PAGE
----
Horses in Guadalajara are going hungry because their carriage driver owners haven’t worked for two weeks and don’t have the means to feed them.
The drivers, known as calandrieros, have been blocked from obtaining permits to operate on the streets of the Jalisco capital because the local government is phasing out the horse-drawn carriages in favor of electric sightseeing vehicles.
Consequently, 100 horses that previously plied their trade in the tourism sector — along with scores of drivers — have been left jobless. A bank account has been set up to receive donations to help feed the animals.
“We are people who have always lived day by day . . . the account was opened on the instructions of the citizens themselves [who want] to support us,” said Rafael Méndez Barajas, general secretary of the local carriage drivers’ union.
“We really don’t have anything and we’ve maintained the horses with what [people] have been giving us. There are people who have sent us alfalfa [and] corn to give to the horses,” he added.
While some money has started flowing into the account, so far it hasn’t been enough to cover the costs of the 10 kilograms of alfalfa and four kilograms of specialized feed needed every day for each horse.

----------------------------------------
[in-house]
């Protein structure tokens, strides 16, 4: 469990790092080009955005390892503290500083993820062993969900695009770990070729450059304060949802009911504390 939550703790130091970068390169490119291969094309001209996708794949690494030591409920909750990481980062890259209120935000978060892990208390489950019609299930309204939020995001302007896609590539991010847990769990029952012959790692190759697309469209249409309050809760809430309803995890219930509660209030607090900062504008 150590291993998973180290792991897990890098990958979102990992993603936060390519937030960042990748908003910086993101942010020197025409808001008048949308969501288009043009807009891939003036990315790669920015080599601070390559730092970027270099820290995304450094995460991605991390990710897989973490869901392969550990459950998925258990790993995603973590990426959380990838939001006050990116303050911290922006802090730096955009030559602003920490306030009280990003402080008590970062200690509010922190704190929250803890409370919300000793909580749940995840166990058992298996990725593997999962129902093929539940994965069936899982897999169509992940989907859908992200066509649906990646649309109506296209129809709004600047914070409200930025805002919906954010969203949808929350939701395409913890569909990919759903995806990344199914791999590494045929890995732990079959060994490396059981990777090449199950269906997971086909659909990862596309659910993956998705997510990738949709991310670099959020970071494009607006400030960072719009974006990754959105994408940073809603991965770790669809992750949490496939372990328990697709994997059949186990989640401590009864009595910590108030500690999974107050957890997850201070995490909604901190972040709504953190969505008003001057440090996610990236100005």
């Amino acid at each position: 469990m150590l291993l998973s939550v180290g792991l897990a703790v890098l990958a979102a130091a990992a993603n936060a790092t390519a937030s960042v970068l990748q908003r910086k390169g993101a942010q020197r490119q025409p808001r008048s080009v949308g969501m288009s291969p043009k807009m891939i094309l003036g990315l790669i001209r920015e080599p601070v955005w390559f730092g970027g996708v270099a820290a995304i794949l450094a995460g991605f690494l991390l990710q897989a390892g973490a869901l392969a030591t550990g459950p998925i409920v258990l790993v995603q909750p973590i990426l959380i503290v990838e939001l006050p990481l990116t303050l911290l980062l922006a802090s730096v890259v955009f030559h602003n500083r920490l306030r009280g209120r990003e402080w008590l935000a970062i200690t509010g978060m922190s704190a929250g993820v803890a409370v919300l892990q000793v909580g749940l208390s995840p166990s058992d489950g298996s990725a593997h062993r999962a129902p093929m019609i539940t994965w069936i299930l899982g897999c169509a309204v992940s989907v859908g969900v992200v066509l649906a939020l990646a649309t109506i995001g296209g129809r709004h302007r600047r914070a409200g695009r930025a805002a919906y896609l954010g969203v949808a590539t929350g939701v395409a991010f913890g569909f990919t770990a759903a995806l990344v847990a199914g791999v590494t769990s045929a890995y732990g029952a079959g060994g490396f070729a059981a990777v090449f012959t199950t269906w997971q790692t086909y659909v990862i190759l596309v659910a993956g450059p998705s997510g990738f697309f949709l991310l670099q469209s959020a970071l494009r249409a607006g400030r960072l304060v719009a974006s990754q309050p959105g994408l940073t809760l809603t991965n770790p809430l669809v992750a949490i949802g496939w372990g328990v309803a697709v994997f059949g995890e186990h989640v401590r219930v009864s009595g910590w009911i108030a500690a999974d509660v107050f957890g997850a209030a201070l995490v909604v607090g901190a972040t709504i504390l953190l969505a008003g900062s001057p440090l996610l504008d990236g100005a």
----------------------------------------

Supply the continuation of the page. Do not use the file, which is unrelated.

At a cost of 80 pesos per head per day, feeding 100 famished equines comes with an 8,000-peso (US $429) price tag on a daily basis.
Méndez claims that by refusing to grant new licenses to the calandrieros, authorities led by Mayor Enrique Alfaro Ramírez are trying to pressure around 75 drivers into signing agreements to become operators of the new electric cars. The first of the new vehicles are to be phased in this month.
Only if they sign the agreement will they be granted temporary permission to continue operating their horse-drawn carriages until the new vehicles become available, he said.
Some drivers have signed already so about 12 horses are back working the streets, but others refuse to cave in to the pressure. Next week, it may not just be the horses that are going hungry.
The union leader and at least four of his fellow drivers say they will start a hunger strike Monday to demand they be allowed to get back to work.
“We almost have no food anyway, so what we’re going to do is not die in our homes but at the doors of city hall if that’s what’s necessary to show them that it’s not an exaggeration, it’s our reality,” Méndez said.
“. . . The government wants to take away our traditions to invade Guadalajara with mototaxis.”
Donations to help feed the hungry horses can be made to the Banco Azteca account 959 613 446 488 73.
Retiring the horses is part of a commitment by the municipal government to end animal abuse.